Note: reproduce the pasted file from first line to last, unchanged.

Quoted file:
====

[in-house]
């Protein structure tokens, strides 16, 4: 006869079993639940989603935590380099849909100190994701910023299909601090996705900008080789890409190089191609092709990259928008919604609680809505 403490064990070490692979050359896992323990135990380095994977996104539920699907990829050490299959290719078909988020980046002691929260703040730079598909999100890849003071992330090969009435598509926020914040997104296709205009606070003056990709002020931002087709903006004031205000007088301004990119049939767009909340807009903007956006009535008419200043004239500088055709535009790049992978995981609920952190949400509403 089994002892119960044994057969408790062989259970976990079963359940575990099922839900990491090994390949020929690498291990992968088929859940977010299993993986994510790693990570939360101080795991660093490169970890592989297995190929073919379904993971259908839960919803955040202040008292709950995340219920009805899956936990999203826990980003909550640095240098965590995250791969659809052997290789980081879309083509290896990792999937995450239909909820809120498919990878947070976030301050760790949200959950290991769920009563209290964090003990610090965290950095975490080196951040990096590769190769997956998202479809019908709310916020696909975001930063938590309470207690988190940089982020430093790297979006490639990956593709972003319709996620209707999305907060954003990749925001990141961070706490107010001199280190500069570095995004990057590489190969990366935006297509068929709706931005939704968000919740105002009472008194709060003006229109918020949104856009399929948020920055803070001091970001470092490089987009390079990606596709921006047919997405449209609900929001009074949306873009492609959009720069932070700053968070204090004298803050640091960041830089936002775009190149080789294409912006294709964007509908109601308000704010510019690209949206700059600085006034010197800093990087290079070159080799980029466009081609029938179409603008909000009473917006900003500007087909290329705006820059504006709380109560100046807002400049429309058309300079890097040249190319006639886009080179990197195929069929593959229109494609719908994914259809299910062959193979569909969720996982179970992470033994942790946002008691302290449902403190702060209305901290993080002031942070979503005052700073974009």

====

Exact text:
[in-house]
């Protein structure tokens, strides 16, 4: 006869079993639940989603935590380099849909100190994701910023299909601090996705900008080789890409190089191609092709990259928008919604609680809505 403490064990070490692979050359896992323990135990380095994977996104539920699907990829050490299959290719078909988020980046002691929260703040730079598909999100890849003071992330090969009435598509926020914040997104296709205009606070003056990709002020931002087709903006004031205000007088301004990119049939767009909340807009903007956006009535008419200043004239500088055709535009790049992978995981609920952190949400509403 089994002892119960044994057969408790062989259970976990079963359940575990099922839900990491090994390949020929690498291990992968088929859940977010299993993986994510790693990570939360101080795991660093490169970890592989297995190929073919379904993971259908839960919803955040202040008292709950995340219920009805899956936990999203826990980003909550640095240098965590995250791969659809052997290789980081879309083509290896990792999937995450239909909820809120498919990878947070976030301050760790949200959950290991769920009563209290964090003990610090965290950095975490080196951040990096590769190769997956998202479809019908709310916020696909975001930063938590309470207690988190940089982020430093790297979006490639990956593709972003319709996620209707999305907060954003990749925001990141961070706490107010001199280190500069570095995004990057590489190969990366935006297509068929709706931005939704968000919740105002009472008194709060003006229109918020949104856009399929948020920055803070001091970001470092490089987009390079990606596709921006047919997405449209609900929001009074949306873009492609959009720069932070700053968070204090004298803050640091960041830089936002775009190149080789294409912006294709964007509908109601308000704010510019690209949206700059600085006034010197800093990087290079070159080799980029466009081609029938179409603008909000009473917006900003500007087909290329705006820059504006709380109560100046807002400049429309058309300079890097040249190319006639886009080179990197195929069929593959229109494609719908994914259809299910062959193979569909969720996982179970992470033994942790946002008691302290449902403190702060209305901290993080002031942070979503005052700073974009």